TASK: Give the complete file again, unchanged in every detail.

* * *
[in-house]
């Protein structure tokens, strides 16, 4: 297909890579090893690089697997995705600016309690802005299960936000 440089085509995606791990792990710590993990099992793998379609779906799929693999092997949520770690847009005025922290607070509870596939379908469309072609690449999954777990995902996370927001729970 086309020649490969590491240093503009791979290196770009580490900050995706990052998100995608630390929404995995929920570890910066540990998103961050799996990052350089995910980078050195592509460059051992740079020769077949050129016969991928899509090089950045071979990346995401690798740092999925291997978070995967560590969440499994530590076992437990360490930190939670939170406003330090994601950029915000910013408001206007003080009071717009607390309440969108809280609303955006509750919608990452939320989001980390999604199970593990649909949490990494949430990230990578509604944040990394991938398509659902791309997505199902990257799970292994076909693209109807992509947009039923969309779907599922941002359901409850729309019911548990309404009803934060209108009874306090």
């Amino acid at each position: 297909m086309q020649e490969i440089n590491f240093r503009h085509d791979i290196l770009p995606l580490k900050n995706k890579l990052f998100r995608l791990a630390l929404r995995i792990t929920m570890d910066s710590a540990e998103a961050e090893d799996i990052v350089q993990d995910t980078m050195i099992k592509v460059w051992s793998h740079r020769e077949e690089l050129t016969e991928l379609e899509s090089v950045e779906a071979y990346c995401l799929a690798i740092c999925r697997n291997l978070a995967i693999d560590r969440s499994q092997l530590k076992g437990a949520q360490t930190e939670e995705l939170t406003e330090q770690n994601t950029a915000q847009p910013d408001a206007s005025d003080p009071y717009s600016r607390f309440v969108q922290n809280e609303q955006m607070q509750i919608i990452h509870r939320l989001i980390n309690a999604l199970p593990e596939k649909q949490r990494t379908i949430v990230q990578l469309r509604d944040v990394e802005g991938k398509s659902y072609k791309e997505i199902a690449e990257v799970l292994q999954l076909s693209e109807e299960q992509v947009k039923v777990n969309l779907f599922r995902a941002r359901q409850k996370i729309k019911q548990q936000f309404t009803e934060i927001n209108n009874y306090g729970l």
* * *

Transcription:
[in-house]
């Protein structure tokens, strides 16, 4: 297909890579090893690089697997995705600016309690802005299960936000 440089085509995606791990792990710590993990099992793998379609779906799929693999092997949520770690847009005025922290607070509870596939379908469309072609690449999954777990995902996370927001729970 086309020649490969590491240093503009791979290196770009580490900050995706990052998100995608630390929404995995929920570890910066540990998103961050799996990052350089995910980078050195592509460059051992740079020769077949050129016969991928899509090089950045071979990346995401690798740092999925291997978070995967560590969440499994530590076992437990360490930190939670939170406003330090994601950029915000910013408001206007003080009071717009607390309440969108809280609303955006509750919608990452939320989001980390999604199970593990649909949490990494949430990230990578509604944040990394991938398509659902791309997505199902990257799970292994076909693209109807992509947009039923969309779907599922941002359901409850729309019911548990309404009803934060209108009874306090």
């Amino acid at each position: 297909m086309q020649e490969i440089n590491f240093r503009h085509d791979i290196l770009p995606l580490k900050n995706k890579l990052f998100r995608l791990a630390l929404r995995i792990t929920m570890d910066s710590a540990e998103a961050e090893d799996i990052v350089q993990d995910t980078m050195i099992k592509v460059w051992s793998h740079r020769e077949e690089l050129t016969e991928l379609e899509s090089v950045e779906a071979y990346c995401l799929a690798i740092c999925r697997n291997l978070a995967i693999d560590r969440s499994q092997l530590k076992g437990a949520q360490t930190e939670e995705l939170t406003e330090q770690n994601t950029a915000q847009p910013d408001a206007s005025d003080p009071y717009s600016r607390f309440v969108q922290n809280e609303q955006m607070q509750i919608i990452h509870r939320l989001i980390n309690a999604l199970p593990e596939k649909q949490r990494t379908i949430v990230q990578l469309r509604d944040v990394e802005g991938k398509s659902y072609k791309e997505i199902a690449e990257v799970l292994q999954l076909s693209e109807e299960q992509v947009k039923v777990n969309l779907f599922r995902a941002r359901q409850k996370i729309k019911q548990q936000f309404t009803e934060i927001n209108n009874y306090g729970l």